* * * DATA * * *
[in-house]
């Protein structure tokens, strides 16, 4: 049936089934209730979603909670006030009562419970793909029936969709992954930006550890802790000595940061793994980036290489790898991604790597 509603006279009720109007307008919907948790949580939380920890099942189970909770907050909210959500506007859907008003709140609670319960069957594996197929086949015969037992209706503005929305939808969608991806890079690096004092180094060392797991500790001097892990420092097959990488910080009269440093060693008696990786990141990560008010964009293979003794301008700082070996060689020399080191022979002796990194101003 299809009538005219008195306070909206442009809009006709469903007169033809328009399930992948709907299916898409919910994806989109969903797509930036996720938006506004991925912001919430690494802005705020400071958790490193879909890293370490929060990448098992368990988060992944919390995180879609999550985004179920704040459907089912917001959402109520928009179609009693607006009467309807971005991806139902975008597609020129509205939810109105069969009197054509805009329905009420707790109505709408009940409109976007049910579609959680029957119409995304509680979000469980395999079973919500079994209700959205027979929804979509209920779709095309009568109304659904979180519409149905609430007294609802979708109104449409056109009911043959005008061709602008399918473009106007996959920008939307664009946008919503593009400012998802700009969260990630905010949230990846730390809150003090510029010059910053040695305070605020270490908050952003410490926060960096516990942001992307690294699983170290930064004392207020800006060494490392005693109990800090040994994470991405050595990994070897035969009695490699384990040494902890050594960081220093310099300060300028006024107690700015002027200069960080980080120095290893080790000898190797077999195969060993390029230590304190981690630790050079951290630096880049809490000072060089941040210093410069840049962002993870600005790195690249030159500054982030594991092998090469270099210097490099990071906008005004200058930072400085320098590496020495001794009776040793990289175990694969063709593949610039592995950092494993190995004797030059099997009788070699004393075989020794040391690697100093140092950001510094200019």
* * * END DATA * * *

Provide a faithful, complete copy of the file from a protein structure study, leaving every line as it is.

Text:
[in-house]
């Protein structure tokens, strides 16, 4: 049936089934209730979603909670006030009562419970793909029936969709992954930006550890802790000595940061793994980036290489790898991604790597 509603006279009720109007307008919907948790949580939380920890099942189970909770907050909210959500506007859907008003709140609670319960069957594996197929086949015969037992209706503005929305939808969608991806890079690096004092180094060392797991500790001097892990420092097959990488910080009269440093060693008696990786990141990560008010964009293979003794301008700082070996060689020399080191022979002796990194101003 299809009538005219008195306070909206442009809009006709469903007169033809328009399930992948709907299916898409919910994806989109969903797509930036996720938006506004991925912001919430690494802005705020400071958790490193879909890293370490929060990448098992368990988060992944919390995180879609999550985004179920704040459907089912917001959402109520928009179609009693607006009467309807971005991806139902975008597609020129509205939810109105069969009197054509805009329905009420707790109505709408009940409109976007049910579609959680029957119409995304509680979000469980395999079973919500079994209700959205027979929804979509209920779709095309009568109304659904979180519409149905609430007294609802979708109104449409056109009911043959005008061709602008399918473009106007996959920008939307664009946008919503593009400012998802700009969260990630905010949230990846730390809150003090510029010059910053040695305070605020270490908050952003410490926060960096516990942001992307690294699983170290930064004392207020800006060494490392005693109990800090040994994470991405050595990994070897035969009695490699384990040494902890050594960081220093310099300060300028006024107690700015002027200069960080980080120095290893080790000898190797077999195969060993390029230590304190981690630790050079951290630096880049809490000072060089941040210093410069840049962002993870600005790195690249030159500054982030594991092998090469270099210097490099990071906008005004200058930072400085320098590496020495001794009776040793990289175990694969063709593949610039592995950092494993190995004797030059099997009788070699004393075989020794040391690697100093140092950001510094200019």